“You’re a settler right now.”Having conquered Tel Aviv traffic, I graduate to parallel parking on the streets of Jerusalem. The technique, taught to me by an Israeli cousin who parlayed his experience in army tanks into a career as a driving instructor, is to put two wheels up on the sidewalk. That way, your car has an extra few inches of protection from reckless bus drivers.
Inches matter in Jerusalem, as Gil Hoffman, chief political correspondent for the English language Jerusalem Post, explains.
“You’re a settler right now,” he says, noting the fact that the burger joint we’re patronizing, situated in the high-rent neighborhood of Arnona, technically falls outside the armistice line of the 1948 Arab-Israeli war. It’s bordered on the east by several large Arab neighborhoods. Israel annexed all of Jerusalem following its victory in the 1967 Six Day War, but the international community, including the United States, has never recognized this move. All the issues that define the Arab-Israeli conflict—territory, religion, security—come to a head in this city, Hoffman says.
Hoffman loads his two children into the back of the Mazda for a driving tour of the booths Jerusalemites have built for the coming Jewish festival of Sukkot. We drive from stone alleyways near Mahane Yehuda, an enormous open-air market, to the ultra-Orthodox neighborhood of Geula, which is packed wall-to-wall with people shopping for holiday accouterments in heavy black suits. We head west to Motza, a charming neighborhood built along a steep series of switchbacks called the Seven Sisters. I slide the shifter into manual mode (an honest-to-goodness manual mode) and enjoy the precise, nicely weighted steering as Hoffman’s kids snooze in back. That’s a station wagon doing its job.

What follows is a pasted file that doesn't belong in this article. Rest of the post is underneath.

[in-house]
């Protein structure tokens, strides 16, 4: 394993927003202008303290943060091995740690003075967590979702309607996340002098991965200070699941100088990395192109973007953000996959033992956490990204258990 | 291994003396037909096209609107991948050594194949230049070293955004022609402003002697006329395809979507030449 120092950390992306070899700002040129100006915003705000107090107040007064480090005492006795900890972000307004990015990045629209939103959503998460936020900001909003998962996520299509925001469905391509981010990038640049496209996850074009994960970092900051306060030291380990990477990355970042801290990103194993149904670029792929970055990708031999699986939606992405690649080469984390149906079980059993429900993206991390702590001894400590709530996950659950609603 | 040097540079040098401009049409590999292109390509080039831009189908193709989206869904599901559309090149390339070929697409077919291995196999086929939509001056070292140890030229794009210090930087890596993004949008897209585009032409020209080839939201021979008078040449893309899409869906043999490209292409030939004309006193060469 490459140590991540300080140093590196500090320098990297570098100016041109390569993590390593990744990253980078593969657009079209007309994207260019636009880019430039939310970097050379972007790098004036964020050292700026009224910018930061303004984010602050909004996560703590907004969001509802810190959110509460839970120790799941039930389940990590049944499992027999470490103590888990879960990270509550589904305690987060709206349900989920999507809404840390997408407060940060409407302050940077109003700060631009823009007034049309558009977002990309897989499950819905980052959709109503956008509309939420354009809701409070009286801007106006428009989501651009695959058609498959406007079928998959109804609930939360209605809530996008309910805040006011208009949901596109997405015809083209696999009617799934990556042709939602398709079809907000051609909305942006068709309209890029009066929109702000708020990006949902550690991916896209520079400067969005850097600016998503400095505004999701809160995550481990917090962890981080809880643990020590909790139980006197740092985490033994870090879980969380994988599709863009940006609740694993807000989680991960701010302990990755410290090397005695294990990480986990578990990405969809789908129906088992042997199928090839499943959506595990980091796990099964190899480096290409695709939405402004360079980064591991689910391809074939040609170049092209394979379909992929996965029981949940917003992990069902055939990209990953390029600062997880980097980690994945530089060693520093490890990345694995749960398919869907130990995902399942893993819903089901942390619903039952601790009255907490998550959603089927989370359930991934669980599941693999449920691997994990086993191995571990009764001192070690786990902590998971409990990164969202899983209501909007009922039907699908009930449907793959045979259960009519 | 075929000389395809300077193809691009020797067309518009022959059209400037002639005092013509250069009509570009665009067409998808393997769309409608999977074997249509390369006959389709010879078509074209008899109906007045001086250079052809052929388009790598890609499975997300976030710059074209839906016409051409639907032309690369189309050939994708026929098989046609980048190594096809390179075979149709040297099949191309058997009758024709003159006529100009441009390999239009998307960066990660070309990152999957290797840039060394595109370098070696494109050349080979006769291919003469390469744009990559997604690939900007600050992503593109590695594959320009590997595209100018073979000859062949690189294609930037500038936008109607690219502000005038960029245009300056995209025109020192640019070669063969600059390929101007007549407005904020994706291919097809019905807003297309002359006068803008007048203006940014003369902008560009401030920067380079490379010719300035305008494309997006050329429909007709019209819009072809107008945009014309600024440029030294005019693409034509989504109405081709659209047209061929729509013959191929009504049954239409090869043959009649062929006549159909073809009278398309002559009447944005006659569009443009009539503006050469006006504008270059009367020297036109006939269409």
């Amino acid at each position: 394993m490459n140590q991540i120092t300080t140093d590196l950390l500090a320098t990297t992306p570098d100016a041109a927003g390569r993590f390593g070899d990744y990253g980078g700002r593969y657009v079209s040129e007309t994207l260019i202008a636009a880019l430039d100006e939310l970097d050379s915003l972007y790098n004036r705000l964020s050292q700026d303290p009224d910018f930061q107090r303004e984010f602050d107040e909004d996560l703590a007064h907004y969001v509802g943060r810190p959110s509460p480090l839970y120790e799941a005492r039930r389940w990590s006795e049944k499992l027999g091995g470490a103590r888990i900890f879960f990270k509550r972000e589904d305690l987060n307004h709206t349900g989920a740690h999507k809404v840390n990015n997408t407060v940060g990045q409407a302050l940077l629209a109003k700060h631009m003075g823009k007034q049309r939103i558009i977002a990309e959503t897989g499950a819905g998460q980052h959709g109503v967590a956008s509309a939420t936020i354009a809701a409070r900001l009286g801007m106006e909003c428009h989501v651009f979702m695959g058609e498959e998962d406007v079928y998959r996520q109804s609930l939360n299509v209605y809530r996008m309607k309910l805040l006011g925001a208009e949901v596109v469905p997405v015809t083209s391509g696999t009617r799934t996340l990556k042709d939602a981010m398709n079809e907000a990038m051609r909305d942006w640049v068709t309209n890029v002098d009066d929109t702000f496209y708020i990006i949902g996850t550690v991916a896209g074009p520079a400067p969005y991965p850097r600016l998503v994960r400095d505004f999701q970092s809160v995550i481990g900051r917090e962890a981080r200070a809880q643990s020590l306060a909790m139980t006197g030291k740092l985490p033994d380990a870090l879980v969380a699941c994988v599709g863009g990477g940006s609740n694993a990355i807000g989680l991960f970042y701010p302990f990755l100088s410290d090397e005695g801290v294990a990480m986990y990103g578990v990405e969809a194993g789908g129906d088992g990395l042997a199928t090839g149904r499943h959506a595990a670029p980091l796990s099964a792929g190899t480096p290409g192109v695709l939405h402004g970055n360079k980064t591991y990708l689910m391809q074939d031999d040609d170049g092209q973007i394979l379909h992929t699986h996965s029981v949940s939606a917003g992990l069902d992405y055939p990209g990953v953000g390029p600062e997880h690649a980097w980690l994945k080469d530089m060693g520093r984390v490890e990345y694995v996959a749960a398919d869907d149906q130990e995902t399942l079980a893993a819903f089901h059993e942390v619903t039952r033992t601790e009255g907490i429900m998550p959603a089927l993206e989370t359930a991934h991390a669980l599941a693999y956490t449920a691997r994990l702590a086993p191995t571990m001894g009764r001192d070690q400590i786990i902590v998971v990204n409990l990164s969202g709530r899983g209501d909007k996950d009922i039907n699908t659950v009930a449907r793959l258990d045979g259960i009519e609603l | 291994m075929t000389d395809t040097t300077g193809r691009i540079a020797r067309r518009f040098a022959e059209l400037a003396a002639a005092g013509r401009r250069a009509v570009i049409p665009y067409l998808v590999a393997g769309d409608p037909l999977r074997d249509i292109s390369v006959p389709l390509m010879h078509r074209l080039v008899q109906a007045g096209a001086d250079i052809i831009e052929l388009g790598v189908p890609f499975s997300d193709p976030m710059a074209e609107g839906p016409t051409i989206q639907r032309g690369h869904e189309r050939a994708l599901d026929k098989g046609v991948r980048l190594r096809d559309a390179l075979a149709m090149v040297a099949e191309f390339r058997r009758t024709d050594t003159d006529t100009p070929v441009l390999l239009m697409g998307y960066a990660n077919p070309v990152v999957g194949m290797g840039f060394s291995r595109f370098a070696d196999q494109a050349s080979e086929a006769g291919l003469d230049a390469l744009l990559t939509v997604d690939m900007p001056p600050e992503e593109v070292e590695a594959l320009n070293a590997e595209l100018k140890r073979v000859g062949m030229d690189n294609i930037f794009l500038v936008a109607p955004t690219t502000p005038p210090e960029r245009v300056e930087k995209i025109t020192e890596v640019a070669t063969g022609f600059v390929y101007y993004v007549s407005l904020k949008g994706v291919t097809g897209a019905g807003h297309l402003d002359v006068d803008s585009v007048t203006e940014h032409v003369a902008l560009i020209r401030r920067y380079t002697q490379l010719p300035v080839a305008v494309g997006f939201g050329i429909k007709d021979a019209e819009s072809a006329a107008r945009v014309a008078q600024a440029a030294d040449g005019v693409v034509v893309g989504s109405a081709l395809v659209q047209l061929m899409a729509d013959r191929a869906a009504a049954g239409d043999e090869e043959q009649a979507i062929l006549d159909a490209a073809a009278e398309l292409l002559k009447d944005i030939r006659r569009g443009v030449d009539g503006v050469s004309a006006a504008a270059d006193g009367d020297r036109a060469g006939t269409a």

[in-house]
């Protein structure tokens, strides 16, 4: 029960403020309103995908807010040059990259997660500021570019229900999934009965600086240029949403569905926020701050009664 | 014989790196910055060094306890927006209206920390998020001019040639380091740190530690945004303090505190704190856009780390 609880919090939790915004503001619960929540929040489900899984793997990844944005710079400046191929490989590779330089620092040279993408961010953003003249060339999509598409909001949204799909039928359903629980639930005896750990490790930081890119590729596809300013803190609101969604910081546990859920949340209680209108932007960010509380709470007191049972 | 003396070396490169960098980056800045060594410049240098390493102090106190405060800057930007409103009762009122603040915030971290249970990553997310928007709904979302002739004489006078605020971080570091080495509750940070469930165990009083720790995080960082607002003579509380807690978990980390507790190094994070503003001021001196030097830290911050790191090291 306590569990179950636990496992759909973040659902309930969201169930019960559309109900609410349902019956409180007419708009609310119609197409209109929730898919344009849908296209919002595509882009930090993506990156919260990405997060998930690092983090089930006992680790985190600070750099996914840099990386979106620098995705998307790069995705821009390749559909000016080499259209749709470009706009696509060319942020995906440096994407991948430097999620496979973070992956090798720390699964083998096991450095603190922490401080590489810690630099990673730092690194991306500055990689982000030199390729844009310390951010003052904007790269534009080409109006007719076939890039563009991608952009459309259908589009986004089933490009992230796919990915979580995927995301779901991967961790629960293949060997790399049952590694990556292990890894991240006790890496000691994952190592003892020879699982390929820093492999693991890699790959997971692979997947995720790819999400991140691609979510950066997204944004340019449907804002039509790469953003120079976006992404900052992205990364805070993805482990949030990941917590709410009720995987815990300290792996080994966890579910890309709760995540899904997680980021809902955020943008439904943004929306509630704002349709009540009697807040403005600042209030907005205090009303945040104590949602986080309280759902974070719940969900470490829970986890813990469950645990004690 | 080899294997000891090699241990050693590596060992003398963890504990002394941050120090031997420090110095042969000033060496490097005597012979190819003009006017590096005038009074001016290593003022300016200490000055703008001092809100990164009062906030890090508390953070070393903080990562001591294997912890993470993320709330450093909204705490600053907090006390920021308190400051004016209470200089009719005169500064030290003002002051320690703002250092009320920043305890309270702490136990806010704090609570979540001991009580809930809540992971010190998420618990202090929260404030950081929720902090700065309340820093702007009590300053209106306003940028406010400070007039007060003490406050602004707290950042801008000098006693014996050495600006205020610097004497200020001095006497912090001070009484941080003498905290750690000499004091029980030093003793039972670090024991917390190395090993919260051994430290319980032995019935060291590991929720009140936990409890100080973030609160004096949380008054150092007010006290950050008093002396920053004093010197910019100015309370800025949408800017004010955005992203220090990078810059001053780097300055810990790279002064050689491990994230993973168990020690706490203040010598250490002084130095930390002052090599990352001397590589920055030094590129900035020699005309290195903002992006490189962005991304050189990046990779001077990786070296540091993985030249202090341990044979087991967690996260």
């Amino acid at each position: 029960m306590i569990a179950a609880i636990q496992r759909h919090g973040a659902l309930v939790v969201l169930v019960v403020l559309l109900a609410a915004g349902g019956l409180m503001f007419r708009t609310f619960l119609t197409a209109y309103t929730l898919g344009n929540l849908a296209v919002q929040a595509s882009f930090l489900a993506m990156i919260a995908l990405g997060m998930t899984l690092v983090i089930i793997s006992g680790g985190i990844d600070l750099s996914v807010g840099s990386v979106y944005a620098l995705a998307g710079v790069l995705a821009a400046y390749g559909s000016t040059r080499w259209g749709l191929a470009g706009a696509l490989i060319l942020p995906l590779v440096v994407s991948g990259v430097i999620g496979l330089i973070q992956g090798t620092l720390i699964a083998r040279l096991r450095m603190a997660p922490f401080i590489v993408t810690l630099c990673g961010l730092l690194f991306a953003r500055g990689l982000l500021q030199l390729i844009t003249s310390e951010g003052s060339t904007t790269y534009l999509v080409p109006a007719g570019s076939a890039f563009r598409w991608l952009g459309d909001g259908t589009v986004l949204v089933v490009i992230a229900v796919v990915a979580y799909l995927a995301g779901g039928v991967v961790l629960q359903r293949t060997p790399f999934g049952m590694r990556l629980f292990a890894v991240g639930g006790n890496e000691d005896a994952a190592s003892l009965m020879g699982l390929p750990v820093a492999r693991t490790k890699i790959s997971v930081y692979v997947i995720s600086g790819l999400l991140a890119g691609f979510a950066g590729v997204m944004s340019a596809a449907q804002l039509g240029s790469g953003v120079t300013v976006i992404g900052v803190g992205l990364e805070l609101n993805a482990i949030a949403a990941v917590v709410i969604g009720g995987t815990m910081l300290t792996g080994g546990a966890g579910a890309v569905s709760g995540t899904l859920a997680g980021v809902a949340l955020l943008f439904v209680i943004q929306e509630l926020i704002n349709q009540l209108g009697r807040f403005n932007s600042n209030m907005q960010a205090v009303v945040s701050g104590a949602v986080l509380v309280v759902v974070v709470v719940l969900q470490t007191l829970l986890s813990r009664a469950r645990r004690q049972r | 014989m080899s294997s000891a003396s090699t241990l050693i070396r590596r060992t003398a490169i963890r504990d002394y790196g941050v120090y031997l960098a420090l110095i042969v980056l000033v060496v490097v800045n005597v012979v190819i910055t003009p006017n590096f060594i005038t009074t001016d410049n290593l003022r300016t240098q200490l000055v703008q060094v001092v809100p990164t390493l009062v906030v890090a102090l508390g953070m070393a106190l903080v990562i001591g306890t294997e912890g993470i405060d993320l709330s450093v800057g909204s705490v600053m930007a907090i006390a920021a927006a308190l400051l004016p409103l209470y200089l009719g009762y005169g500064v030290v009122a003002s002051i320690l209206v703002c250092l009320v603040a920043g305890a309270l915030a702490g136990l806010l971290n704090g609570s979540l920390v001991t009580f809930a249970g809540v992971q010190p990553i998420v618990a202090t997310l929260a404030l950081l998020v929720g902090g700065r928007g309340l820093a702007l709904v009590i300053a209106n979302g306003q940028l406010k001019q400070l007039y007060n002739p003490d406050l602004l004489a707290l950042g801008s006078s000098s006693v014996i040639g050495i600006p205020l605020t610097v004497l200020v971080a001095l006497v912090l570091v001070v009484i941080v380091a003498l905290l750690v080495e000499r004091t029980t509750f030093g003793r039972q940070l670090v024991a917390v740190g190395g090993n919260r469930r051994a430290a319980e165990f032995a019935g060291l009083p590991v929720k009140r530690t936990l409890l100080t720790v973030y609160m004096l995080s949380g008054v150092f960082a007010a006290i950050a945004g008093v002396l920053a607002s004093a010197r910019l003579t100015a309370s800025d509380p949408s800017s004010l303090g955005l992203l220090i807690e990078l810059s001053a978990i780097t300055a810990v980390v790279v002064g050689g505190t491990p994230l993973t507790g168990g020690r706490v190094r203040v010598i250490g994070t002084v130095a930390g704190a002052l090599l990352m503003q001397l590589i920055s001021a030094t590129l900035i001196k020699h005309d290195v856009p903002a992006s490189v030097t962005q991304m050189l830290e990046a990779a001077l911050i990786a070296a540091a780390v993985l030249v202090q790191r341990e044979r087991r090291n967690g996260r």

All the locations we visit are in the Western half of the city, within Israel’s internationally recognized borders. But the truth is these borders presently exist nowhere other than a map. Many areas are “swiss cheese” says Hoffman—Jewish neighborhoods encircled by Arab neighborhoods and vice versa. But these “facts on the ground,” as Israelis call them, raise more questions. Questions such as, if the city cannot be divided, how can there ever be a peace agreement with the Palestinians? And then what to do with the hundreds of thousands of Palestinians who live in Jerusalem?
These are tough questions, made even tougher because this is, in fact, Jerusalem. “It’s the heart and soul of the country,” says Hoffman.
“Politics—what’s that have to do with cars?”Throughout the week, I’ve been staying in Jerusalem with my Israeli cousins. They are incredibly hospitable, but can’t quite wrap their head around why I’m driving around with activists and journalists.
“Politics, what’s that have to do with cars?” asks Eitan, a 24-year-old student at Hebrew University.
It’s not that he’s worried about what I might see and hear; he just can’t imagine why I care. Odd as it sounds, many Israelis, especially young Israelis, have no interest in the affairs that keep Israel in the headlines. They’ve grown up with the interminable peace process, the intermittent terrorism, the existential threats, and are bored with it all. Eitan is more interested in studying for exams, finding an affordable apartment in Jerusalem (nearly impossible), and zealously protecting his Sköda Fabia from city buses.
He is, however, duly impressed with the car I’ve snagged for the week. Mazdas are extremely popular in Israel, and this one, which lists around $48,000 after onerous Israeli taxes, is a really nice Mazda. So, he gets into the passenger seat and guides me to a hummus bar in Jerusalem’s gentrified downtown district. He finds the 2.0-liter, 155-hp four-cylinder rather powerful. I’d prefer the 184-hp, 2.5-liter four that’s standard on U.S.-spec cars, but not if I were paying $8.50 a gallon for gas.
The last time I was here, during the Second Lebanon War, shopkeepers posted signs in their windows thanking the few tourists who hadn’t split. Now, on a weekday night shortly after Yom Kippur, the area around Ben Yehuda street is packed with locals and visitors alike, and I’m hard pressed to find a spot for what by now feels like the largest car in Israel (by the end of the week, my relatives refer to it simply as “the Jeep”).
“It’s almost like Europe,” says Eitan. Of course, we’re not in Italy or France—we’re 135 miles from Damascus. But he’s right. It’s easy to walk outside here in the cool desert breeze or to drive along in the Euro-style Mazda 6 wagon and forget this beautiful, troubled place has any troubles.